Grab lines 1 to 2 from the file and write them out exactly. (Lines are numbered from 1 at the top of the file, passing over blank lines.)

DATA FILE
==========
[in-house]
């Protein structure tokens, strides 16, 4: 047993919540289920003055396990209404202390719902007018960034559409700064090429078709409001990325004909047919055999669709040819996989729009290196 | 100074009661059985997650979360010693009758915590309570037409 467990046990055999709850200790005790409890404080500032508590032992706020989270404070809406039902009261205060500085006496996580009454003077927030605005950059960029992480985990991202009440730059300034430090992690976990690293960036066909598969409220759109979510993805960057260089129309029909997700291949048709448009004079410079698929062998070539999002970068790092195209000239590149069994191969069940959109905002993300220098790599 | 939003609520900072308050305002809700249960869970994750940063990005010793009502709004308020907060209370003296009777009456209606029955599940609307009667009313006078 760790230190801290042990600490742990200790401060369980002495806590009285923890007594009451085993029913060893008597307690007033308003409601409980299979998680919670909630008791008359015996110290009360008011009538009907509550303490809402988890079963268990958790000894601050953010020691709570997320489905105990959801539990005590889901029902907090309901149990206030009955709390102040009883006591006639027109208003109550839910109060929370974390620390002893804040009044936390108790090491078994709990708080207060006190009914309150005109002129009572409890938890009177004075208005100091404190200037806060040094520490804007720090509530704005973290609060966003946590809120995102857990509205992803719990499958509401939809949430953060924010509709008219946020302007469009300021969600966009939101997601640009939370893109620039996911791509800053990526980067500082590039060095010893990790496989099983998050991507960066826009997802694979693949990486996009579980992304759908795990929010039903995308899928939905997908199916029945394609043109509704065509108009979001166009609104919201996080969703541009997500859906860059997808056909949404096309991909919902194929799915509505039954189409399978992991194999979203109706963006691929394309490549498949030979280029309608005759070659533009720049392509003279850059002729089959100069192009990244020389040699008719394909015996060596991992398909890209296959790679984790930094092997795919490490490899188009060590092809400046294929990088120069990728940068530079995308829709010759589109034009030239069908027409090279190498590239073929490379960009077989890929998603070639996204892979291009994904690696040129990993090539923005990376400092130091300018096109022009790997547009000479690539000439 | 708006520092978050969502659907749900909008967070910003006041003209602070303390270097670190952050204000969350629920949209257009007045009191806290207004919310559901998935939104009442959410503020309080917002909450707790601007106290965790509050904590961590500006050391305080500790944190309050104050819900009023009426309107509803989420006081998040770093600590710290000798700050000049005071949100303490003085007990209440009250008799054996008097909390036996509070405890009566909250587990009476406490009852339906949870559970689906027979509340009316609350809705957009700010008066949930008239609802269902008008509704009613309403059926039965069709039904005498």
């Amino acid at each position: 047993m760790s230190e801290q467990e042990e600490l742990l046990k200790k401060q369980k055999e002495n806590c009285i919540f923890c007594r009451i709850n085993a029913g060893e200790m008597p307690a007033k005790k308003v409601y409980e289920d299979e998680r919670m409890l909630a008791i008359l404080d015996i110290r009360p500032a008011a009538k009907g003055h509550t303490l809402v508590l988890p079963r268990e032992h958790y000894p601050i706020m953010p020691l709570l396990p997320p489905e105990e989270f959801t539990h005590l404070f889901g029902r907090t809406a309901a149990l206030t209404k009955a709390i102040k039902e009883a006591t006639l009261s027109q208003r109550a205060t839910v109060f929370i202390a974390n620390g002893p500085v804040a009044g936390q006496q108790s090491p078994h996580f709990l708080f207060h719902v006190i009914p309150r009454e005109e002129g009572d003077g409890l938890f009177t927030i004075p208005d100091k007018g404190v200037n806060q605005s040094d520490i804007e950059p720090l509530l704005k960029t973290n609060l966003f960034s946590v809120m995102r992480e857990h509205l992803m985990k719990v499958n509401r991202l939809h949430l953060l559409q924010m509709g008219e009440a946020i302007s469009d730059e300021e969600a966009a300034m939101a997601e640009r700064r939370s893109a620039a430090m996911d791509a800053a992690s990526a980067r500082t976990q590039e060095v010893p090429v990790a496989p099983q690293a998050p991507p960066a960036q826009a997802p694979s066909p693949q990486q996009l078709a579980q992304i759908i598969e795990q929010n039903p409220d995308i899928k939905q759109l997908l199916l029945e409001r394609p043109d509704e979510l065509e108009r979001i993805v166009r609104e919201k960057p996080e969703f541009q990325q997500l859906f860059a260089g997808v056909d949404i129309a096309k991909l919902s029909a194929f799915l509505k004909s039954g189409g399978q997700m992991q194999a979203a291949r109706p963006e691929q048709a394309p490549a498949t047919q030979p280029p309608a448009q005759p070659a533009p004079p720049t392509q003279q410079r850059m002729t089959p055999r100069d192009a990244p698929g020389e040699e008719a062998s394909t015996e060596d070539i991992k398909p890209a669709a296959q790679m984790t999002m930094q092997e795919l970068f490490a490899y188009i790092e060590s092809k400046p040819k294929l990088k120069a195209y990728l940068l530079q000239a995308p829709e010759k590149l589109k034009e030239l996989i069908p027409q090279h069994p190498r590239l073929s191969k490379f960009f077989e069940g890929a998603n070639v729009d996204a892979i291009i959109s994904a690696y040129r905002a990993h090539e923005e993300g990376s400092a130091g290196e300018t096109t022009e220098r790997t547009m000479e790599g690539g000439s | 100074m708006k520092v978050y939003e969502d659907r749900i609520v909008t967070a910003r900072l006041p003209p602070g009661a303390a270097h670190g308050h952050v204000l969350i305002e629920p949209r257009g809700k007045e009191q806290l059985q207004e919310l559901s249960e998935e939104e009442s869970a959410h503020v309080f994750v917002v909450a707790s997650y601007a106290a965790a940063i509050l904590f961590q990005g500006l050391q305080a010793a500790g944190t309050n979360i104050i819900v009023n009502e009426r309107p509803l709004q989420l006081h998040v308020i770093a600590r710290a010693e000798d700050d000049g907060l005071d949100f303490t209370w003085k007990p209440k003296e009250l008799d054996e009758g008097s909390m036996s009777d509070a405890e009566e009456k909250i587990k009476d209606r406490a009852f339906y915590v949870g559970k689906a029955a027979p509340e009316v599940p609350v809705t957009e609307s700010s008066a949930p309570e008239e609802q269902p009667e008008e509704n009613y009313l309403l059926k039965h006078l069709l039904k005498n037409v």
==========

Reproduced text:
[in-house]
């Protein structure tokens, strides 16, 4: 047993919540289920003055396990209404202390719902007018960034559409700064090429078709409001990325004909047919055999669709040819996989729009290196 | 100074009661059985997650979360010693009758915590309570037409 467990046990055999709850200790005790409890404080500032508590032992706020989270404070809406039902009261205060500085006496996580009454003077927030605005950059960029992480985990991202009440730059300034430090992690976990690293960036066909598969409220759109979510993805960057260089129309029909997700291949048709448009004079410079698929062998070539999002970068790092195209000239590149069994191969069940959109905002993300220098790599 | 939003609520900072308050305002809700249960869970994750940063990005010793009502709004308020907060209370003296009777009456209606029955599940609307009667009313006078 760790230190801290042990600490742990200790401060369980002495806590009285923890007594009451085993029913060893008597307690007033308003409601409980299979998680919670909630008791008359015996110290009360008011009538009907509550303490809402988890079963268990958790000894601050953010020691709570997320489905105990959801539990005590889901029902907090309901149990206030009955709390102040009883006591006639027109208003109550839910109060929370974390620390002893804040009044936390108790090491078994709990708080207060006190009914309150005109002129009572409890938890009177004075208005100091404190200037806060040094520490804007720090509530704005973290609060966003946590809120995102857990509205992803719990499958509401939809949430953060924010509709008219946020302007469009300021969600966009939101997601640009939370893109620039996911791509800053990526980067500082590039060095010893990790496989099983998050991507960066826009997802694979693949990486996009579980992304759908795990929010039903995308899928939905997908199916029945394609043109509704065509108009979001166009609104919201996080969703541009997500859906860059997808056909949404096309991909919902194929799915509505039954189409399978992991194999979203109706963006691929394309490549498949030979280029309608005759070659533009720049392509003279850059002729089959100069192009990244020389040699008719394909015996060596991992398909890209296959790679984790930094092997795919490490490899188009060590092809400046294929990088120069990728940068530079995308829709010759589109034009030239069908027409090279190498590239073929490379960009077989890929998603070639996204892979291009994904690696040129990993090539923005990376400092130091300018096109022009790997547009000479690539000439 | 708006520092978050969502659907749900909008967070910003006041003209602070303390270097670190952050204000969350629920949209257009007045009191806290207004919310559901998935939104009442959410503020309080917002909450707790601007106290965790509050904590961590500006050391305080500790944190309050104050819900009023009426309107509803989420006081998040770093600590710290000798700050000049005071949100303490003085007990209440009250008799054996008097909390036996509070405890009566909250587990009476406490009852339906949870559970689906027979509340009316609350809705957009700010008066949930008239609802269902008008509704009613309403059926039965069709039904005498």